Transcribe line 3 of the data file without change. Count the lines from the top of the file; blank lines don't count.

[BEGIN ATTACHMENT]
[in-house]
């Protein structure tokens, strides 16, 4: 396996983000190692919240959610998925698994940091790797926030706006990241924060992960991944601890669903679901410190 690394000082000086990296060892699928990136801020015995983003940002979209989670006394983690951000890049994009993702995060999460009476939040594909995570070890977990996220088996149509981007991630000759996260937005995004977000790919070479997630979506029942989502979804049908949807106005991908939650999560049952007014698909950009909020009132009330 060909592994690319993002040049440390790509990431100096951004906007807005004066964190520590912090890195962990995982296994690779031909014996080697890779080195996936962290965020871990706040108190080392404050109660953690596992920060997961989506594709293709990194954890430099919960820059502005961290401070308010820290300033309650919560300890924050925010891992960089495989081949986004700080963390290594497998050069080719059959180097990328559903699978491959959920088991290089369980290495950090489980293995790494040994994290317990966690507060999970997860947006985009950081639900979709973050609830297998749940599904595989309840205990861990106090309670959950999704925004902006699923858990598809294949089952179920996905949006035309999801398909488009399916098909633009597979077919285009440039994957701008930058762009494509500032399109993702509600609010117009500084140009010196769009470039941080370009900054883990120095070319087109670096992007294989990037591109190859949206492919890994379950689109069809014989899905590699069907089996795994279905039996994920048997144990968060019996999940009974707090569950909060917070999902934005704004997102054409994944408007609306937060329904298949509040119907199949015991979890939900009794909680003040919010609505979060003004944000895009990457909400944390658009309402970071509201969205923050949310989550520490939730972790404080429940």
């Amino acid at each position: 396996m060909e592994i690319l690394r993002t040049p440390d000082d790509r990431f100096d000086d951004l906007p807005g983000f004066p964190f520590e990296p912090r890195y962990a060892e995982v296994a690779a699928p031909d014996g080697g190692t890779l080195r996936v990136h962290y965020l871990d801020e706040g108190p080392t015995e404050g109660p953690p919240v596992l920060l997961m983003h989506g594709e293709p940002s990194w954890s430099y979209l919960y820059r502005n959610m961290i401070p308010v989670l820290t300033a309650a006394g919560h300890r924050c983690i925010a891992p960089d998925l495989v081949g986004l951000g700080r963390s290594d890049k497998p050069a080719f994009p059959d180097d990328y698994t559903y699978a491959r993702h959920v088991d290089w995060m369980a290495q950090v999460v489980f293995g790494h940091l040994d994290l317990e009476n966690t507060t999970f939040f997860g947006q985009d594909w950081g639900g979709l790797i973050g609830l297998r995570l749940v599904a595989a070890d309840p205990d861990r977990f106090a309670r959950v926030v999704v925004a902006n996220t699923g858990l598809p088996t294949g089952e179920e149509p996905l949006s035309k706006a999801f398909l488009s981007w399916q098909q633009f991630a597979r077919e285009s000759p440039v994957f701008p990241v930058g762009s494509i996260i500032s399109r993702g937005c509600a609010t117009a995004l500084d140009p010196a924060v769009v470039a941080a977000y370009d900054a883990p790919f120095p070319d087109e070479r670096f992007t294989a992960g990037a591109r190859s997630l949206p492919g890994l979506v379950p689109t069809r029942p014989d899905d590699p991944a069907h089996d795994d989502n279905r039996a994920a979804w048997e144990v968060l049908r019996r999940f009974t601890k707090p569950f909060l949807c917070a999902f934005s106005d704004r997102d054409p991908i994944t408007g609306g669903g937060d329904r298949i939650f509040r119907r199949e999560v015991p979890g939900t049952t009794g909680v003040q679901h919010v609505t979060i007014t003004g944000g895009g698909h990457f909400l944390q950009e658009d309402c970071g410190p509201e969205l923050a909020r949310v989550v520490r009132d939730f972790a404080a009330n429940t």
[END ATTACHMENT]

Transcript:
């Amino acid at each position: 396996m060909e592994i690319l690394r993002t040049p440390d000082d790509r990431f100096d000086d951004l906007p807005g983000f004066p964190f520590e990296p912090r890195y962990a060892e995982v296994a690779a699928p031909d014996g080697g190692t890779l080195r996936v990136h962290y965020l871990d801020e706040g108190p080392t015995e404050g109660p953690p919240v596992l920060l997961m983003h989506g594709e293709p940002s990194w954890s430099y979209l919960y820059r502005n959610m961290i401070p308010v989670l820290t300033a309650a006394g919560h300890r924050c983690i925010a891992p960089d998925l495989v081949g986004l951000g700080r963390s290594d890049k497998p050069a080719f994009p059959d180097d990328y698994t559903y699978a491959r993702h959920v088991d290089w995060m369980a290495q950090v999460v489980f293995g790494h940091l040994d994290l317990e009476n966690t507060t999970f939040f997860g947006q985009d594909w950081g639900g979709l790797i973050g609830l297998r995570l749940v599904a595989a070890d309840p205990d861990r977990f106090a309670r959950v926030v999704v925004a902006n996220t699923g858990l598809p088996t294949g089952e179920e149509p996905l949006s035309k706006a999801f398909l488009s981007w399916q098909q633009f991630a597979r077919e285009s000759p440039v994957f701008p990241v930058g762009s494509i996260i500032s399109r993702g937005c509600a609010t117009a995004l500084d140009p010196a924060v769009v470039a941080a977000y370009d900054a883990p790919f120095p070319d087109e070479r670096f992007t294989a992960g990037a591109r190859s997630l949206p492919g890994l979506v379950p689109t069809r029942p014989d899905d590699p991944a069907h089996d795994d989502n279905r039996a994920a979804w048997e144990v968060l049908r019996r999940f009974t601890k707090p569950f909060l949807c917070a999902f934005s106005d704004r997102d054409p991908i994944t408007g609306g669903g937060d329904r298949i939650f509040r119907r199949e999560v015991p979890g939900t049952t009794g909680v003040q679901h919010v609505t979060i007014t003004g944000g895009g698909h990457f909400l944390q950009e658009d309402c970071g410190p509201e969205l923050a909020r949310v989550v520490r009132d939730f972790a404080a009330n429940t």